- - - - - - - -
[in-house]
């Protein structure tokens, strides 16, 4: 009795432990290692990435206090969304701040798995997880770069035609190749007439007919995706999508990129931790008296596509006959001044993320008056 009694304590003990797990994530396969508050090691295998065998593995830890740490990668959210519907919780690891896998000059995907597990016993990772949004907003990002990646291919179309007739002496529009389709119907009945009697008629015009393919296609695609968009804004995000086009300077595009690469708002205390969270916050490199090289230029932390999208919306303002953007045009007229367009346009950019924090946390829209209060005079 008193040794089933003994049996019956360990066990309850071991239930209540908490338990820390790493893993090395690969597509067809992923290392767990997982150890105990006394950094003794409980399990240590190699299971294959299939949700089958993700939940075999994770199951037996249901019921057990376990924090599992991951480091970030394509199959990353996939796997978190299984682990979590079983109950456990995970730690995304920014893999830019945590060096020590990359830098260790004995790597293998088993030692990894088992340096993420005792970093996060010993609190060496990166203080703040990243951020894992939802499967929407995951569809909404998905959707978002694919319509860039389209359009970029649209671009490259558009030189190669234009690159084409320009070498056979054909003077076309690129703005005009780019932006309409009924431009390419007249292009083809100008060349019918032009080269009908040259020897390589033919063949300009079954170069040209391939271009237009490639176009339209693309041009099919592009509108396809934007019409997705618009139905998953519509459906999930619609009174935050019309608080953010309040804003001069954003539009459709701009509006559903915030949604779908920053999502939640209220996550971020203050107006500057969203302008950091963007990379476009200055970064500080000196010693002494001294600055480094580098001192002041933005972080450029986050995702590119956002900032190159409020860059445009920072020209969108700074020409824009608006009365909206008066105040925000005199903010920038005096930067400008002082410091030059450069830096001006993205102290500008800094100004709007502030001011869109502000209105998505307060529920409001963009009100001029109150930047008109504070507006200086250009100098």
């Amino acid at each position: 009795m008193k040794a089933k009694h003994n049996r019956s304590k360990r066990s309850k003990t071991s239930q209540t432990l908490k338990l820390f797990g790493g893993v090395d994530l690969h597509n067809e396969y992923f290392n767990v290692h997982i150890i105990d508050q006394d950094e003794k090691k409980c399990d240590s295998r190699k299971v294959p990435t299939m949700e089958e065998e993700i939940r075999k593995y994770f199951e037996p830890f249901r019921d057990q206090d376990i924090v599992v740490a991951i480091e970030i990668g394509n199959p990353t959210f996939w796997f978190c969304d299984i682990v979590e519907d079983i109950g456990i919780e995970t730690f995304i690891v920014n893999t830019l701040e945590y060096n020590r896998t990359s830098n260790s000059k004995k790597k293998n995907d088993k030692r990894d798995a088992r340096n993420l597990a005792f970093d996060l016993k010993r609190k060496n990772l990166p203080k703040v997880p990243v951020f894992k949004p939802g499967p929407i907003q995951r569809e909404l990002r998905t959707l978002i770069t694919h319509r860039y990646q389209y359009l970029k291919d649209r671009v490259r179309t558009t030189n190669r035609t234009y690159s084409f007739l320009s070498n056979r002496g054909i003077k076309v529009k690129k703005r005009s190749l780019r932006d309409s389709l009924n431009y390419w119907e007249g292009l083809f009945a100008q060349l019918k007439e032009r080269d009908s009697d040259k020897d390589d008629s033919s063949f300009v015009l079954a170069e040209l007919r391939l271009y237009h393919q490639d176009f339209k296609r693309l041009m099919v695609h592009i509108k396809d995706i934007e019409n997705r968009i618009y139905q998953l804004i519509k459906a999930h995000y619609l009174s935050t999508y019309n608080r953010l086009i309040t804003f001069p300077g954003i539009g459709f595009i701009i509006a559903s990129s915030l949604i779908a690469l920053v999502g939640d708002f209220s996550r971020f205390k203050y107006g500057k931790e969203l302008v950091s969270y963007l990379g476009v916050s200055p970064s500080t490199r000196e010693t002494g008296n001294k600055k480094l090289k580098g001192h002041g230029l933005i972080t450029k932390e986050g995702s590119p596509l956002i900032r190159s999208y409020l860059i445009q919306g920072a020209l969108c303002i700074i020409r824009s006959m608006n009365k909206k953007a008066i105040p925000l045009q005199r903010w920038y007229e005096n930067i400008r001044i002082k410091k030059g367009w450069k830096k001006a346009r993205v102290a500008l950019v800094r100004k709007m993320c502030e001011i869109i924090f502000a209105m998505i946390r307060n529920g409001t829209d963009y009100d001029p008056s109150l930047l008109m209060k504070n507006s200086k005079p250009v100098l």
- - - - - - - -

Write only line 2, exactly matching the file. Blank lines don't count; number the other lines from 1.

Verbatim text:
């Protein structure tokens, strides 16, 4: 009795432990290692990435206090969304701040798995997880770069035609190749007439007919995706999508990129931790008296596509006959001044993320008056 009694304590003990797990994530396969508050090691295998065998593995830890740490990668959210519907919780690891896998000059995907597990016993990772949004907003990002990646291919179309007739002496529009389709119907009945009697008629015009393919296609695609968009804004995000086009300077595009690469708002205390969270916050490199090289230029932390999208919306303002953007045009007229367009346009950019924090946390829209209060005079 008193040794089933003994049996019956360990066990309850071991239930209540908490338990820390790493893993090395690969597509067809992923290392767990997982150890105990006394950094003794409980399990240590190699299971294959299939949700089958993700939940075999994770199951037996249901019921057990376990924090599992991951480091970030394509199959990353996939796997978190299984682990979590079983109950456990995970730690995304920014893999830019945590060096020590990359830098260790004995790597293998088993030692990894088992340096993420005792970093996060010993609190060496990166203080703040990243951020894992939802499967929407995951569809909404998905959707978002694919319509860039389209359009970029649209671009490259558009030189190669234009690159084409320009070498056979054909003077076309690129703005005009780019932006309409009924431009390419007249292009083809100008060349019918032009080269009908040259020897390589033919063949300009079954170069040209391939271009237009490639176009339209693309041009099919592009509108396809934007019409997705618009139905998953519509459906999930619609009174935050019309608080953010309040804003001069954003539009459709701009509006559903915030949604779908920053999502939640209220996550971020203050107006500057969203302008950091963007990379476009200055970064500080000196010693002494001294600055480094580098001192002041933005972080450029986050995702590119956002900032190159409020860059445009920072020209969108700074020409824009608006009365909206008066105040925000005199903010920038005096930067400008002082410091030059450069830096001006993205102290500008800094100004709007502030001011869109502000209105998505307060529920409001963009009100001029109150930047008109504070507006200086250009100098």